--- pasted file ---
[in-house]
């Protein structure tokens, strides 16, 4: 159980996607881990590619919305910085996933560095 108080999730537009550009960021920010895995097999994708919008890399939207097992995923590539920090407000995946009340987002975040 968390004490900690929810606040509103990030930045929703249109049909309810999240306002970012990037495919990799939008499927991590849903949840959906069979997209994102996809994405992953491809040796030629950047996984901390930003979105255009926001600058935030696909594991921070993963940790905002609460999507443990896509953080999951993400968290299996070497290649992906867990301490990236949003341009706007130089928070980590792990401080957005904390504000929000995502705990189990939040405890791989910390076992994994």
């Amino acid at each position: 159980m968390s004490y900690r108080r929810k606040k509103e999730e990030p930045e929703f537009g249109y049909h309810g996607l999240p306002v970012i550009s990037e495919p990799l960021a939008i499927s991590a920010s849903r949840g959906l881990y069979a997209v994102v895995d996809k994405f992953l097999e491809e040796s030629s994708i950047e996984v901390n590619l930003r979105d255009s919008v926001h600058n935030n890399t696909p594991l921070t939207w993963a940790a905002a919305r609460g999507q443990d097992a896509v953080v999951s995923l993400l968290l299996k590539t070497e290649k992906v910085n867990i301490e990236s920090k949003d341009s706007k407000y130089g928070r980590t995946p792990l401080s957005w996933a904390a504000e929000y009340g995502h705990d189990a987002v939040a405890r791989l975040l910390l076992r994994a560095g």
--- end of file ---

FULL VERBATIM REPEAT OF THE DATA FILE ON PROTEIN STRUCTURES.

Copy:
[in-house]
């Protein structure tokens, strides 16, 4: 159980996607881990590619919305910085996933560095 108080999730537009550009960021920010895995097999994708919008890399939207097992995923590539920090407000995946009340987002975040 968390004490900690929810606040509103990030930045929703249109049909309810999240306002970012990037495919990799939008499927991590849903949840959906069979997209994102996809994405992953491809040796030629950047996984901390930003979105255009926001600058935030696909594991921070993963940790905002609460999507443990896509953080999951993400968290299996070497290649992906867990301490990236949003341009706007130089928070980590792990401080957005904390504000929000995502705990189990939040405890791989910390076992994994």
């Amino acid at each position: 159980m968390s004490y900690r108080r929810k606040k509103e999730e990030p930045e929703f537009g249109y049909h309810g996607l999240p306002v970012i550009s990037e495919p990799l960021a939008i499927s991590a920010s849903r949840g959906l881990y069979a997209v994102v895995d996809k994405f992953l097999e491809e040796s030629s994708i950047e996984v901390n590619l930003r979105d255009s919008v926001h600058n935030n890399t696909p594991l921070t939207w993963a940790a905002a919305r609460g999507q443990d097992a896509v953080v999951s995923l993400l968290l299996k590539t070497e290649k992906v910085n867990i301490e990236s920090k949003d341009s706007k407000y130089g928070r980590t995946p792990l401080s957005w996933a904390a504000e929000y009340g995502h705990d189990a987002v939040a405890r791989l975040l910390l076992r994994a560095g």